When pruning the Citron
The citron (Citrus medica L.) is a tree of the Rutaceae family and is considered, together with the pomelo and the mandarin, one of the three citrus species from which all the members of the genus known today derive.
This plant, despite having the same name, should not be confused with the Cedar of Lebanon, a plant belonging to a very distant botanical family which is that of the Pinaceae.
However the name ciuron is, derived from the vulgarization of the Latin term citrus which coincides with the translation of cedrus, the name given to the conifer.
Citron seems to originate from India and Burma and there are ancient testimonies of this citrus fruit. It seems that it arrived in the Mediterranean countries and in Italy, from Persia, around the third century BC.
Pruning period –
To know the period of citron pruning, you need to know its biology. In the citron, as in other citrus fruits, fruiting takes place on the branches of the previous year and the growth of the branches normally occurs in three periods, which are: spring, early summer and autumn.
The flower induction of the buds instead begins during the winter rest period, while the maximum content of reserve substances in the leaves and branches occurs in the months of February and March. Furthermore, the setting of the flowers depends on the amount of reserve substances present in the plant.
This physiology, linked to the more particular needs of this plant, means that pruning should never be performed in February and March, when there is an accumulation of reserve substances. Periods in which temperatures are very low or very high should also be avoided.
There remains therefore a window of time that indicates as the most optimal period the one before flowering which, in this plant, is continuous: more abundant in spring, in summer, which is the most important for fruiting, and in autumn.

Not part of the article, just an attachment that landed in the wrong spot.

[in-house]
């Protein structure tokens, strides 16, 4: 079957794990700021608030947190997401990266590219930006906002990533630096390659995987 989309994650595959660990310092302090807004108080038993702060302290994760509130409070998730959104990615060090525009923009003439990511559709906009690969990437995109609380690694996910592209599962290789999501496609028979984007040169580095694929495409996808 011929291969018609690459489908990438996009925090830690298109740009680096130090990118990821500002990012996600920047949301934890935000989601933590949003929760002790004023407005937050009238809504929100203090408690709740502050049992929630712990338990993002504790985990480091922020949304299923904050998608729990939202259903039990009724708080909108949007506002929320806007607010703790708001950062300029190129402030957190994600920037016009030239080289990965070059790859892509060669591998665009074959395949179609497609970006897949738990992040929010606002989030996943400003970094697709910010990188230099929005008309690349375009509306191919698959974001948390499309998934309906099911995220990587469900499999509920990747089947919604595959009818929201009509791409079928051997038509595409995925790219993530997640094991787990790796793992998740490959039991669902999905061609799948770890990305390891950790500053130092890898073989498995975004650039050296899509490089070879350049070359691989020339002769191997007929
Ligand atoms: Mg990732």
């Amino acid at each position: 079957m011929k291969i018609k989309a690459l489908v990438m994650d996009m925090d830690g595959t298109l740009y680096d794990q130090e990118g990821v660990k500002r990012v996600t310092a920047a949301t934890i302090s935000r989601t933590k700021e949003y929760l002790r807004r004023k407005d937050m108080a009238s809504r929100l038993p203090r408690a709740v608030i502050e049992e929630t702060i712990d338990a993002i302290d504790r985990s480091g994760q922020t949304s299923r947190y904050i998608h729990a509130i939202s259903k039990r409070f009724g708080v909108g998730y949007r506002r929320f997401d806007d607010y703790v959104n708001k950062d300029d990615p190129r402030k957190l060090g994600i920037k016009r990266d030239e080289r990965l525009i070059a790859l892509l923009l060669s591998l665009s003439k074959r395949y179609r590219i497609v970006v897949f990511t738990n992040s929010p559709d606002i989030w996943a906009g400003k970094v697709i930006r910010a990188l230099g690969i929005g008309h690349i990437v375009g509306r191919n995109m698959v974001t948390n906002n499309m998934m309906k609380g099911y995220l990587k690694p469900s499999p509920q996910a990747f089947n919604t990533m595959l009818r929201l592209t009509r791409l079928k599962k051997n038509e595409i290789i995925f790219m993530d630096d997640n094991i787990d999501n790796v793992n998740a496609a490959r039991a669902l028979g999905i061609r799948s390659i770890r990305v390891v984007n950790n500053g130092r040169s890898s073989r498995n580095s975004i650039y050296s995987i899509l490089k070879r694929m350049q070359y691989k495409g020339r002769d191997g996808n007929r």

The exception to this intervention is that of suckers and suckers that must be removed when they are formed in order not to subtract nutrients and balance from the crown of the plant and the relationship between vegetative capacity and productive capacity. For the pruning technique, see the following sheet.
Variety of Citron –
There are no major differences in pruning between the varieties of citron.
Citron has a large number of varieties. In Italy, the most widespread is grown in Calabria, on the Riviera dei Cedri, and is the “Diamond Smooth”, commonly known as Santa Maria del Cedro. In Sicily we find the most typical cultivar the lumpy one, with low acidity, good for raw consumption; in Campania they grow a very acid one, with a bitter albedo, and a sweet and thick one, called “sfusato”.
As regards the cataloging of the Citron cultivars, these are divided into two categories: those with acid pulp and those with sweet pulp:
– The former have violet-red flowers and buds and acid pulp; the latter have white flowers and sweeter pulp.
Among the acid citron we remember the Smooth diamond, the Etrog and the Buddha’s hand (with ornamental fruits without pulp); among the cultivars of sweet citron we remember Corsican and Salò.
Finally, a mention should be made for the so-called citron lemons, which can be considered as hybrids between lemons and citron, which produce fruits that recall citron for the size and thickness of the peel, quite suitable for the candidacy, while similar to lemon it is the appearance of the plant, which is less demanding than citron in terms of temperature.
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